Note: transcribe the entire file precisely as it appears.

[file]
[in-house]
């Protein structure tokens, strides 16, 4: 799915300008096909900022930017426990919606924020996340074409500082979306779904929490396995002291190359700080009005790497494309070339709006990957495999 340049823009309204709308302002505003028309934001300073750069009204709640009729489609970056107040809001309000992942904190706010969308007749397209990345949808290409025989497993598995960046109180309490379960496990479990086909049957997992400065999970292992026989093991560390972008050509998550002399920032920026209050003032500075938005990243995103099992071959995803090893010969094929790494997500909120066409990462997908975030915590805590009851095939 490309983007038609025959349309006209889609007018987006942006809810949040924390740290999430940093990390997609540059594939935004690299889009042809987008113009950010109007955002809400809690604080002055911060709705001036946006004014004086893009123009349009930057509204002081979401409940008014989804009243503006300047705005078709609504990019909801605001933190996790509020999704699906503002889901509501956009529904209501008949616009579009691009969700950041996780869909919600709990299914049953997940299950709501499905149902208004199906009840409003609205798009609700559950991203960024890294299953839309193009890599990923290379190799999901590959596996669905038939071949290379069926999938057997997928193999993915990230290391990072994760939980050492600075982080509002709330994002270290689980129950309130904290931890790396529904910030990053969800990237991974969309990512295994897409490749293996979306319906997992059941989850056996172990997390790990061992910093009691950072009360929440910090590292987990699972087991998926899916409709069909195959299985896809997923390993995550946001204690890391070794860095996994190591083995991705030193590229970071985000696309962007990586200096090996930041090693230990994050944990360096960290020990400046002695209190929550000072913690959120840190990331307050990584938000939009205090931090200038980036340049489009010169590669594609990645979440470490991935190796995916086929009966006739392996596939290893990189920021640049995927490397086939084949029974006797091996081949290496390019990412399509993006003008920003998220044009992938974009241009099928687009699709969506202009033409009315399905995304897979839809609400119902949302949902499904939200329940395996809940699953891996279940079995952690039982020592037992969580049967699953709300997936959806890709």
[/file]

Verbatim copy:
[in-house]
């Protein structure tokens, strides 16, 4: 799915300008096909900022930017426990919606924020996340074409500082979306779904929490396995002291190359700080009005790497494309070339709006990957495999 340049823009309204709308302002505003028309934001300073750069009204709640009729489609970056107040809001309000992942904190706010969308007749397209990345949808290409025989497993598995960046109180309490379960496990479990086909049957997992400065999970292992026989093991560390972008050509998550002399920032920026209050003032500075938005990243995103099992071959995803090893010969094929790494997500909120066409990462997908975030915590805590009851095939 490309983007038609025959349309006209889609007018987006942006809810949040924390740290999430940093990390997609540059594939935004690299889009042809987008113009950010109007955002809400809690604080002055911060709705001036946006004014004086893009123009349009930057509204002081979401409940008014989804009243503006300047705005078709609504990019909801605001933190996790509020999704699906503002889901509501956009529904209501008949616009579009691009969700950041996780869909919600709990299914049953997940299950709501499905149902208004199906009840409003609205798009609700559950991203960024890294299953839309193009890599990923290379190799999901590959596996669905038939071949290379069926999938057997997928193999993915990230290391990072994760939980050492600075982080509002709330994002270290689980129950309130904290931890790396529904910030990053969800990237991974969309990512295994897409490749293996979306319906997992059941989850056996172990997390790990061992910093009691950072009360929440910090590292987990699972087991998926899916409709069909195959299985896809997923390993995550946001204690890391070794860095996994190591083995991705030193590229970071985000696309962007990586200096090996930041090693230990994050944990360096960290020990400046002695209190929550000072913690959120840190990331307050990584938000939009205090931090200038980036340049489009010169590669594609990645979440470490991935190796995916086929009966006739392996596939290893990189920021640049995927490397086939084949029974006797091996081949290496390019990412399509993006003008920003998220044009992938974009241009099928687009699709969506202009033409009315399905995304897979839809609400119902949302949902499904939200329940395996809940699953891996279940079995952690039982020592037992969580049967699953709300997936959806890709």